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Gillan name means the son of Giles

 

Gillan name means the son of Giles

The surname of GILLAN was  a baptismal name ‘the son  of Giles’.  They were  a family of the Cenel Eoghain (the clan name of the O’Neills, descended from Conall Gulban, son  of Niall of the Nine Hostages) and  were  mainly found in Cos.  Sligo, Donegal and  Tyrone. This is a curious form of Egidius.  13th and  14th Century records have Egidius  entered, and  thereafter absorbed as Giles. The small villages  of Europe, or royal and  noble  households, even large  religious  dwellings and monastries, gave rise to many  family names, which reflected the occupation or profession of the original bearer of the name. This was  the name of a 7th century Provencal hermit,  whose cult popularized the name in a variety  of more  or less mutilated forms:   Gidi and  Gidy in Southern France, Gilli in the area of the Alpes-Maritimes and  Gille elsewhere. This last form was  brought over to England by the Normans, but by the 12th century it was  confused with the Germanic name Gisel,  a shortened form of Gilbert. Following the Crusades in Europe in the 11th 12th and  13th centuries a need was  felt for an additional name. This was  recognized by those of gentle birth,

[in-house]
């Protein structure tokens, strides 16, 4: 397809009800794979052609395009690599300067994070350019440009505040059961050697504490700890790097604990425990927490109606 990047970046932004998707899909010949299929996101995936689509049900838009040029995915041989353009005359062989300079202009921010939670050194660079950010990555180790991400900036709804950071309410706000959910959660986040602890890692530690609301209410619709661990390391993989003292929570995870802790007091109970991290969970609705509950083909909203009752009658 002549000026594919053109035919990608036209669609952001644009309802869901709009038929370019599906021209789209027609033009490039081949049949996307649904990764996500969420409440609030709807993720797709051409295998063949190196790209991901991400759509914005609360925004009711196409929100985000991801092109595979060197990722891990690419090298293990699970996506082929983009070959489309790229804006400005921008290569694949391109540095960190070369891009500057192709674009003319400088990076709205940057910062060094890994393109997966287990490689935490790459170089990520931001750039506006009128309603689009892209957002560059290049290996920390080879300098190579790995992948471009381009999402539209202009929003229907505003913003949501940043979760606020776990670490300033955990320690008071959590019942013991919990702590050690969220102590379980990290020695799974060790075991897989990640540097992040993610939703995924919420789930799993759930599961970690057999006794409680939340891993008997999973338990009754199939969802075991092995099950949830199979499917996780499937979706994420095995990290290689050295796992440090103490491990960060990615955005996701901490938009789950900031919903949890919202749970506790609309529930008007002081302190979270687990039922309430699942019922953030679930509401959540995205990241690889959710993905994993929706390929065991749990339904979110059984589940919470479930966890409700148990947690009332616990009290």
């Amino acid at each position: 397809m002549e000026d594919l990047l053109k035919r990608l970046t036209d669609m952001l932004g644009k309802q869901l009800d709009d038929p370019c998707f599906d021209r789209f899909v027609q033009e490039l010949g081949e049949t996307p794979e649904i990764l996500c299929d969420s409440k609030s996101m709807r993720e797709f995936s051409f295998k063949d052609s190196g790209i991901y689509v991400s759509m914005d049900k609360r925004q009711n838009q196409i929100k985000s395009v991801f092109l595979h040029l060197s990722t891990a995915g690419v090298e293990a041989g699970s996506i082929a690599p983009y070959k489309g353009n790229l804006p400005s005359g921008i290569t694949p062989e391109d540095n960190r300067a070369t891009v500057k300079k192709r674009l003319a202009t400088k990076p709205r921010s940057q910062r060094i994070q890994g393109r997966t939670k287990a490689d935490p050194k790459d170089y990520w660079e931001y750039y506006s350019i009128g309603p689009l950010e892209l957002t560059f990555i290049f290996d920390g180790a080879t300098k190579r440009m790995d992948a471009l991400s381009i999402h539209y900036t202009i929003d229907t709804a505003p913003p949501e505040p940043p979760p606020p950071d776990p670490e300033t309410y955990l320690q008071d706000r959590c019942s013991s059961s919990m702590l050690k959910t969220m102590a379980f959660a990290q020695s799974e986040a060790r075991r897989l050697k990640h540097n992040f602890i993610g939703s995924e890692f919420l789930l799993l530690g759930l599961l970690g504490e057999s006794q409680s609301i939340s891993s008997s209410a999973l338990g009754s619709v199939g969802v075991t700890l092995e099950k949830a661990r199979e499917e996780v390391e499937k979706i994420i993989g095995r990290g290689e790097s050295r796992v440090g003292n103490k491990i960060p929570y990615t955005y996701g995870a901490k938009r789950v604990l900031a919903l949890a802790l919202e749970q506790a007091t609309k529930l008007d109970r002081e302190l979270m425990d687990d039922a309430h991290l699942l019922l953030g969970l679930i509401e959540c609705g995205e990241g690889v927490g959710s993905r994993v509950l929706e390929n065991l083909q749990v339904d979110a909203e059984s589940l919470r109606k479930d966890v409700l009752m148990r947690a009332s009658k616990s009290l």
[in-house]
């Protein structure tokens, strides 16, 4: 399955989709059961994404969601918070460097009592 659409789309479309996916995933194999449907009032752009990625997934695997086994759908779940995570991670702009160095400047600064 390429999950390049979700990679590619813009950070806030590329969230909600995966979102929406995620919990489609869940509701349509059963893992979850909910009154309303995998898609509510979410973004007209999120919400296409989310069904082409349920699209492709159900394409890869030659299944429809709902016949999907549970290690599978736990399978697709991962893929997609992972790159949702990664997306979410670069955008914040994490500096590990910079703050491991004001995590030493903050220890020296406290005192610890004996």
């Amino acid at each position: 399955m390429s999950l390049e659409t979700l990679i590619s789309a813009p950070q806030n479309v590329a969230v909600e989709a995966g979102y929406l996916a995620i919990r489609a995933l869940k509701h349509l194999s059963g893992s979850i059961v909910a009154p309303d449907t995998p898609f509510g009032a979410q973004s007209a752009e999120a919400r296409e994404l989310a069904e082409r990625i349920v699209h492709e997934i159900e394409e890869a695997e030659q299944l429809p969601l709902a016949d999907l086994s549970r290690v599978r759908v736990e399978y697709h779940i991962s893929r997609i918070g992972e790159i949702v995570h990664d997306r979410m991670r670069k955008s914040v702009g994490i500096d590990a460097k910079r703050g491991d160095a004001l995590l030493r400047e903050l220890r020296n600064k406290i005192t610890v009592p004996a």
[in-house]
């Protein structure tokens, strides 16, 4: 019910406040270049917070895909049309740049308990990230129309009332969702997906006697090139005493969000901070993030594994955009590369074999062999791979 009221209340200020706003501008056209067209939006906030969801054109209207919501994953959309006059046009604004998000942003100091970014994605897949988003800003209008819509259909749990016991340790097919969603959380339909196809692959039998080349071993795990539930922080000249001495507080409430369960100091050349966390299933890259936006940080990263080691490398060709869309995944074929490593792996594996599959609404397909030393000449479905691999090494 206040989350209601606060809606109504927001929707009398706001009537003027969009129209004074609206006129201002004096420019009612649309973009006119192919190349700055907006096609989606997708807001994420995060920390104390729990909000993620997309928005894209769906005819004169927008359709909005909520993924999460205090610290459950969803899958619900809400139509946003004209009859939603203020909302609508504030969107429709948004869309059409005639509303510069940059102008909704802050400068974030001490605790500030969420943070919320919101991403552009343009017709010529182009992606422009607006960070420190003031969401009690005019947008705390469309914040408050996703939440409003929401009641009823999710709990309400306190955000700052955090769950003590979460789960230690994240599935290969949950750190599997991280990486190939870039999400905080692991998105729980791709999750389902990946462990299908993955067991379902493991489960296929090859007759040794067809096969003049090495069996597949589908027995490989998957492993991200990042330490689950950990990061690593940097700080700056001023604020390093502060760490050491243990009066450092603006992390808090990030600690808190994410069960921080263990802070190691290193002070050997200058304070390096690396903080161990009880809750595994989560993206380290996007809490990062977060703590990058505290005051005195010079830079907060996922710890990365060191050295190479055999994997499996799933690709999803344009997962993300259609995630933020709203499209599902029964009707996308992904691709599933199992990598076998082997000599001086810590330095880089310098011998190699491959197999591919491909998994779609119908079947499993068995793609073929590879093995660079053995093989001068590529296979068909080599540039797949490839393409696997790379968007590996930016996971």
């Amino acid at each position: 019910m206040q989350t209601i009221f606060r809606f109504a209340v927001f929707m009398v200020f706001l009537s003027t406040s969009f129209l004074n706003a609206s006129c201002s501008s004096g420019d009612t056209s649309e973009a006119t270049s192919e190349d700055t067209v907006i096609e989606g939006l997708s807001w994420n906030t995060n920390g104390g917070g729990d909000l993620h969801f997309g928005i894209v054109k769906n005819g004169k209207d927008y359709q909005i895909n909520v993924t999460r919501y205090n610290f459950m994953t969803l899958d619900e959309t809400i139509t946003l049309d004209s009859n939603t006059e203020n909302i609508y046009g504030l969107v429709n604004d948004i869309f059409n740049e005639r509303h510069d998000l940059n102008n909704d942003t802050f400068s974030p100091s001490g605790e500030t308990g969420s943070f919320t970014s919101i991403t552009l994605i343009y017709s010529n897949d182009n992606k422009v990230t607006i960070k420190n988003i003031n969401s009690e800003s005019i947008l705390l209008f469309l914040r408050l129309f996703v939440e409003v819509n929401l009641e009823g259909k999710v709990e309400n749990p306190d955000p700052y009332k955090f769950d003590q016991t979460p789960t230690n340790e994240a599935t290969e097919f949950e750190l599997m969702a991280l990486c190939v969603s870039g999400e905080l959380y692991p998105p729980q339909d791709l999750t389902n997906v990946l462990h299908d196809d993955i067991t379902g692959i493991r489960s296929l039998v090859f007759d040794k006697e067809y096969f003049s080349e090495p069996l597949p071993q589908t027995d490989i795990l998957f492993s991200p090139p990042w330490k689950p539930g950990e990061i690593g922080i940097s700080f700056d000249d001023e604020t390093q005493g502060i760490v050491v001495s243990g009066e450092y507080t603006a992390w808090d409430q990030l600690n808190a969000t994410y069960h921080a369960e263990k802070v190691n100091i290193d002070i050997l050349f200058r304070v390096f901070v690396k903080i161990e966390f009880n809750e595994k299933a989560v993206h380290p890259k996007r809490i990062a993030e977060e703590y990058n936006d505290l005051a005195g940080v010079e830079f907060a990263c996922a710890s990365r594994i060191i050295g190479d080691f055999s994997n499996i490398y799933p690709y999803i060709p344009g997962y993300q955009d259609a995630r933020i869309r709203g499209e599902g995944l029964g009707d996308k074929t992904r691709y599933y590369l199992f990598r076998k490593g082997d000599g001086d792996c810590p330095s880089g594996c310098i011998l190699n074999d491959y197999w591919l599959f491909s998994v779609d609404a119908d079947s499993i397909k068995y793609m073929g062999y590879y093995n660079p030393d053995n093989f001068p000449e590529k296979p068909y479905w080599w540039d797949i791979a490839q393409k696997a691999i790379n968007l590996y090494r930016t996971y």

who realised that it added prestige and  practical advantage to their status. At first the coat  of arms was  a practical matter which served a function  on the battlefield and  in tournaments. With his helmet covering his face,  and  armour encasing the knight from head to foot, the only means of identification for his followers,  was  the insignia  painted on his shield,  and  embroidered on his surcoat, the draped and  flowing garment worn over the armour. Early records of the name mention Egidius  Gowell of the County  of Lincolnshire in 1273.  Jordan filius Egidu,  ibid. William Gilis of the County  of Kent was  recorded in 1317.  Nicholas Giles and  Christone Newell were  married at St. George’s, Hanover Square, London  in 1564.

The associated arms are  recorded in Sir Bernard Burkes General Armory. Ulster  King of Arms in

1884.

ARMS –  Per  chevron argent and  azure a lion rampant counter-changed collared or

CREST –  A lions gamb erased and  erect proper charged with a bar  or holding  an apple branch vert fructed gold

MOTTO –  –  PENSEZ A MOI – Think of me

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